At what speed the 78 rpm discs were recorded?
f the question is connected with the records published as from the late 20s, the answer is obvious: at 78 revolutions per minute. But the ones recorded previously and especially by the acoustic system may have been cut in the most different ways.
In fact, worldwide recordings were made either at speeds close to 78 rpm or at very different speeds, faster or slower. For instance, the good discographies of the tenor Enrico Caruso warn us that the recordings must be heard, according to the time and place of the recording, between 73 and 80 rpm. Of course, such information is precisely indicated for each particular case, allowing the listener to perceive the tempo and the timbre really generated in the recording studio.
The local recordings were not an exception to this reality. Later, the one who tries to make restorations with original discs, must have into account this fact. And we say with original discs because if magnetic tapes are used, recorded with machines different to the ones which would play them, the doubts about the real speed are increased. And as it usually happens, they are also copies of copies which went through the most different machines and hands. The anarchy is complete.
However, there is a special feature in our criollo repertoire, whether its matrices came from abroad or were cut in our country. In fact, in the cases which deviate from the mythical 78 revolutions, differences below that value are usually perceived. But that would be the only uniformity that the problem poses because the variations are different for each record company. And for the cases of companies that lasted for decades, like Odeon and Victor, they even changed through time.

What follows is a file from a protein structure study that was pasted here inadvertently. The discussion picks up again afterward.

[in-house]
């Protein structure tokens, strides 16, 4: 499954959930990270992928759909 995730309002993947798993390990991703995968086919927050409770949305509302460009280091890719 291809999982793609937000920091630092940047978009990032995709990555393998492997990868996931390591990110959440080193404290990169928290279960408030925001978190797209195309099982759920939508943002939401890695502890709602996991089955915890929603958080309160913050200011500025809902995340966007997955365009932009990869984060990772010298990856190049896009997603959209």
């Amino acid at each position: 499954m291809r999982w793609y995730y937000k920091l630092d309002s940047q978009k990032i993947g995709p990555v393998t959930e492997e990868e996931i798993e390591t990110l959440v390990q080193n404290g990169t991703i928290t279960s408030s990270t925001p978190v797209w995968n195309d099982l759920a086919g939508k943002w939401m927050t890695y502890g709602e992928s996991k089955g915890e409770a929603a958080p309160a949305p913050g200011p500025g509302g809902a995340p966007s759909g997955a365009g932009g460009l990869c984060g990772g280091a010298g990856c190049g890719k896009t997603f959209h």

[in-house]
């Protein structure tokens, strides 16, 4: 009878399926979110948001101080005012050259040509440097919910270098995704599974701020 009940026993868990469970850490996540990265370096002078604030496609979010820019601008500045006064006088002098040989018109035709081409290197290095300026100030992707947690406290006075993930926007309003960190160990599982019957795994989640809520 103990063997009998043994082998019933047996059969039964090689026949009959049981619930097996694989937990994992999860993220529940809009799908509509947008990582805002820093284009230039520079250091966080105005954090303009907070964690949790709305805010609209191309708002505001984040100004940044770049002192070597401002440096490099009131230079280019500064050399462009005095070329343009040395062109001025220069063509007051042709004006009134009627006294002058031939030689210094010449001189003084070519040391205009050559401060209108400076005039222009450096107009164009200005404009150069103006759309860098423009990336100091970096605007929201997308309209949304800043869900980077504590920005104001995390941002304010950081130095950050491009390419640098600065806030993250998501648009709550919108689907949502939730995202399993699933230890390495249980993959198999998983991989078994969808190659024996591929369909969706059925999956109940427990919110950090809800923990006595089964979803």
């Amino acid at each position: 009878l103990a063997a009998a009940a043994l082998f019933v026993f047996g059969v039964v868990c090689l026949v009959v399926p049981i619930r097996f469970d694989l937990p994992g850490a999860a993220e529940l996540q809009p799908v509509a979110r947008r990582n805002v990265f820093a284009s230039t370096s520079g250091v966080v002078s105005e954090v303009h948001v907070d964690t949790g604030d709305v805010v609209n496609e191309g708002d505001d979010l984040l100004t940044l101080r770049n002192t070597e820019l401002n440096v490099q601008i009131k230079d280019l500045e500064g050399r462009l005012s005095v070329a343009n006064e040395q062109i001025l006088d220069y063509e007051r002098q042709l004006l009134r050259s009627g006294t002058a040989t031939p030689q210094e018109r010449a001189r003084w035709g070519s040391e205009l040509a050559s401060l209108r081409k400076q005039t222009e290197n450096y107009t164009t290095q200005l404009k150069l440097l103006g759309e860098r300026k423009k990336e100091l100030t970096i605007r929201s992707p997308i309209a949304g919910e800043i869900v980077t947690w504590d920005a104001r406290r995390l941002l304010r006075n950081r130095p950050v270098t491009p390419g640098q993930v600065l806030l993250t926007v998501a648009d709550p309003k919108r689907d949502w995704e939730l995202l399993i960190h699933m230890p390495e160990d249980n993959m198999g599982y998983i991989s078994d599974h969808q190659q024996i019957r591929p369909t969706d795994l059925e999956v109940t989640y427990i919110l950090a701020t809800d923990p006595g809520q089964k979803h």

Now a series of questions spring up: was it an aesthetic manipulation carried out by the recording companies?; why neither the public nor the artists complained about that situation?. The answer may be found either in the characteristics of the recording and playing machines or the powers of the recording technicians.
Beginning with the latter, we can say that until the early 20s they had an absolute, dictatorial control about how a recording had to me made. Their opinion could not be questioned, so the artists had to obey their plans. For example, their placement in front of the recording horns which generated the relative supremacy of the different instruments. And, of course, no one would dare to have an opinion about the recording speed.
But, why were the different recording speeds viable and acceptable?... Simply because neither the recording devices nor, even less the playing machines (gramophones), as we will see later, had a mechanism that rigidly kept its revolting speed, which only will be reached with electrical motors.
Recording machines, at least used gravity as the propelling force because they worked with a counterweight. Thanks to that they were able to keep a uniform speed during the whole take. Yes, it was uniform but we said it was usually different to 78 rpm.
On the other hand, gramophones worked with a spring. If the latter was not at its highest tension before playing each record (or if it had low power) the result was a loss of speed during the playback. Furthermore, how was the turntable adjusted? It was done with a brake that worked on it. Then, if it was at the top level the disc was motionless. On the other hand, if it was completely loosened it would rotate at an incredible rpm speed. If, furthermore, by buying discs of different labels, you had a collection recorded at different speeds, then you begin to realize that it was no use being so rigorous.